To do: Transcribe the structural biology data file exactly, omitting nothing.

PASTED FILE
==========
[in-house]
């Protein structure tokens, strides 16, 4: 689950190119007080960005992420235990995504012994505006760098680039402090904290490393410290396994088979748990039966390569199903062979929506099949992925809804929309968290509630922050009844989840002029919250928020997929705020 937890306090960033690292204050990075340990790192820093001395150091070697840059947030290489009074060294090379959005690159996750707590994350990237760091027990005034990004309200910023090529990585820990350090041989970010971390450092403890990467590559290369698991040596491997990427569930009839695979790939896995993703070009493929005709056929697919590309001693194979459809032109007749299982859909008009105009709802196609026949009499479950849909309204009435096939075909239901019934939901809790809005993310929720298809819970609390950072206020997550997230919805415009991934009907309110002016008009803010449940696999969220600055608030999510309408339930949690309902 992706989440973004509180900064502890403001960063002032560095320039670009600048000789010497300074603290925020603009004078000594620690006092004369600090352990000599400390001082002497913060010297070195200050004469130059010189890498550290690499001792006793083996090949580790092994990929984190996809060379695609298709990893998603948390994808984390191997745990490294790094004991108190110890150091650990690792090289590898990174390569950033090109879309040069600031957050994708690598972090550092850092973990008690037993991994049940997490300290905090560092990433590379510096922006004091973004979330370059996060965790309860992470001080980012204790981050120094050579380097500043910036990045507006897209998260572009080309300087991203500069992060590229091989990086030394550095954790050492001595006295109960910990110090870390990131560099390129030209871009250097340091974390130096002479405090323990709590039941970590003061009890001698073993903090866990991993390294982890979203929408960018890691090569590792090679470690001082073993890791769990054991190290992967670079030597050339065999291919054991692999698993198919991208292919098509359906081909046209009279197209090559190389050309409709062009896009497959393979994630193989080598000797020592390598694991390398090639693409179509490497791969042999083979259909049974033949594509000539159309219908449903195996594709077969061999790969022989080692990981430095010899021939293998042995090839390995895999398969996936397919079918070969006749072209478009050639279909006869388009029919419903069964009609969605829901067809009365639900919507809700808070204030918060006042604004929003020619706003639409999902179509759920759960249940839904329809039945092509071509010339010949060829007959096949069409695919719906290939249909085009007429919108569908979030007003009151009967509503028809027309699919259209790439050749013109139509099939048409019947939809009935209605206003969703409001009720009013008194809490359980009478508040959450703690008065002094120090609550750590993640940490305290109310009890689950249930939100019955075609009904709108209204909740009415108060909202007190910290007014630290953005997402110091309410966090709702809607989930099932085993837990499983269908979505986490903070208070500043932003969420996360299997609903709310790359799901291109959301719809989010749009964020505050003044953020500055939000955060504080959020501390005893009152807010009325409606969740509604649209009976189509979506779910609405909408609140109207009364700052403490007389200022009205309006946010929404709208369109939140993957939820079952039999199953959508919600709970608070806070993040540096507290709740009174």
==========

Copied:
[in-house]
């Protein structure tokens, strides 16, 4: 689950190119007080960005992420235990995504012994505006760098680039402090904290490393410290396994088979748990039966390569199903062979929506099949992925809804929309968290509630922050009844989840002029919250928020997929705020 937890306090960033690292204050990075340990790192820093001395150091070697840059947030290489009074060294090379959005690159996750707590994350990237760091027990005034990004309200910023090529990585820990350090041989970010971390450092403890990467590559290369698991040596491997990427569930009839695979790939896995993703070009493929005709056929697919590309001693194979459809032109007749299982859909008009105009709802196609026949009499479950849909309204009435096939075909239901019934939901809790809005993310929720298809819970609390950072206020997550997230919805415009991934009907309110002016008009803010449940696999969220600055608030999510309408339930949690309902 992706989440973004509180900064502890403001960063002032560095320039670009600048000789010497300074603290925020603009004078000594620690006092004369600090352990000599400390001082002497913060010297070195200050004469130059010189890498550290690499001792006793083996090949580790092994990929984190996809060379695609298709990893998603948390994808984390191997745990490294790094004991108190110890150091650990690792090289590898990174390569950033090109879309040069600031957050994708690598972090550092850092973990008690037993991994049940997490300290905090560092990433590379510096922006004091973004979330370059996060965790309860992470001080980012204790981050120094050579380097500043910036990045507006897209998260572009080309300087991203500069992060590229091989990086030394550095954790050492001595006295109960910990110090870390990131560099390129030209871009250097340091974390130096002479405090323990709590039941970590003061009890001698073993903090866990991993390294982890979203929408960018890691090569590792090679470690001082073993890791769990054991190290992967670079030597050339065999291919054991692999698993198919991208292919098509359906081909046209009279197209090559190389050309409709062009896009497959393979994630193989080598000797020592390598694991390398090639693409179509490497791969042999083979259909049974033949594509000539159309219908449903195996594709077969061999790969022989080692990981430095010899021939293998042995090839390995895999398969996936397919079918070969006749072209478009050639279909006869388009029919419903069964009609969605829901067809009365639900919507809700808070204030918060006042604004929003020619706003639409999902179509759920759960249940839904329809039945092509071509010339010949060829007959096949069409695919719906290939249909085009007429919108569908979030007003009151009967509503028809027309699919259209790439050749013109139509099939048409019947939809009935209605206003969703409001009720009013008194809490359980009478508040959450703690008065002094120090609550750590993640940490305290109310009890689950249930939100019955075609009904709108209204909740009415108060909202007190910290007014630290953005997402110091309410966090709702809607989930099932085993837990499983269908979505986490903070208070500043932003969420996360299997609903709310790359799901291109959301719809989010749009964020505050003044953020500055939000955060504080959020501390005893009152807010009325409606969740509604649209009976189509979506779910609405909408609140109207009364700052403490007389200022009205309006946010929404709208369109939140993957939820079952039999199953959508919600709970608070806070993040540096507290709740009174």